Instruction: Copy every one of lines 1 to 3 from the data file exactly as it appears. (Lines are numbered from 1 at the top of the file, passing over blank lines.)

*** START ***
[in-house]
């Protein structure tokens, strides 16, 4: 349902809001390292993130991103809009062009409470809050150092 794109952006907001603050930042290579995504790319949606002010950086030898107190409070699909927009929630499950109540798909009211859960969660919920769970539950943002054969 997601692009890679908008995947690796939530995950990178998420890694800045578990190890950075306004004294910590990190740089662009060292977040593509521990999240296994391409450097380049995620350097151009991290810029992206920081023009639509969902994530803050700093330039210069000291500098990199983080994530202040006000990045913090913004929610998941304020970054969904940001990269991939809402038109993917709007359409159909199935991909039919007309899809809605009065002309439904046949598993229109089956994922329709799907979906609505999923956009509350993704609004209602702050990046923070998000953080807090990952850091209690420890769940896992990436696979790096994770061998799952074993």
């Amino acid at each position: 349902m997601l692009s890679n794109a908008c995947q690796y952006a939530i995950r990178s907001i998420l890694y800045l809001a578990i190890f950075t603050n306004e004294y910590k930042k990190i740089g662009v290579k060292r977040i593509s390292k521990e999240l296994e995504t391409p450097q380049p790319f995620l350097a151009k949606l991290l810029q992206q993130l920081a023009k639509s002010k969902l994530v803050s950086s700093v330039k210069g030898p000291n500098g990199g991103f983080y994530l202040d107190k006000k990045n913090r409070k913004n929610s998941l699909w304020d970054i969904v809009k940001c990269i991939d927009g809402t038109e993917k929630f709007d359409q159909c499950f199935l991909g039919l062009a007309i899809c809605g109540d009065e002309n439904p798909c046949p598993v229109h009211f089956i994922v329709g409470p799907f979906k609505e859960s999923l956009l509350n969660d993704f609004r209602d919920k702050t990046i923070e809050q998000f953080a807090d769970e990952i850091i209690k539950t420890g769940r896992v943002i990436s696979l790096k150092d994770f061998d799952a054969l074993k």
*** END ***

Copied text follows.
[in-house]
């Protein structure tokens, strides 16, 4: 349902809001390292993130991103809009062009409470809050150092 794109952006907001603050930042290579995504790319949606002010950086030898107190409070699909927009929630499950109540798909009211859960969660919920769970539950943002054969 997601692009890679908008995947690796939530995950990178998420890694800045578990190890950075306004004294910590990190740089662009060292977040593509521990999240296994391409450097380049995620350097151009991290810029992206920081023009639509969902994530803050700093330039210069000291500098990199983080994530202040006000990045913090913004929610998941304020970054969904940001990269991939809402038109993917709007359409159909199935991909039919007309899809809605009065002309439904046949598993229109089956994922329709799907979906609505999923956009509350993704609004209602702050990046923070998000953080807090990952850091209690420890769940896992990436696979790096994770061998799952074993």
């Amino acid at each position: 349902m997601l692009s890679n794109a908008c995947q690796y952006a939530i995950r990178s907001i998420l890694y800045l809001a578990i190890f950075t603050n306004e004294y910590k930042k990190i740089g662009v290579k060292r977040i593509s390292k521990e999240l296994e995504t391409p450097q380049p790319f995620l350097a151009k949606l991290l810029q992206q993130l920081a023009k639509s002010k969902l994530v803050s950086s700093v330039k210069g030898p000291n500098g990199g991103f983080y994530l202040d107190k006000k990045n913090r409070k913004n929610s998941l699909w304020d970054i969904v809009k940001c990269i991939d927009g809402t038109e993917k929630f709007d359409q159909c499950f199935l991909g039919l062009a007309i899809c809605g109540d009065e002309n439904p798909c046949p598993v229109h009211f089956i994922v329709g409470p799907f979906k609505e859960s999923l956009l509350n969660d993704f609004r209602d919920k702050t990046i923070e809050q998000f953080a807090d769970e990952i850091i209690k539950t420890g769940r896992v943002i990436s696979l790096k150092d994770f061998d799952a054969l074993k």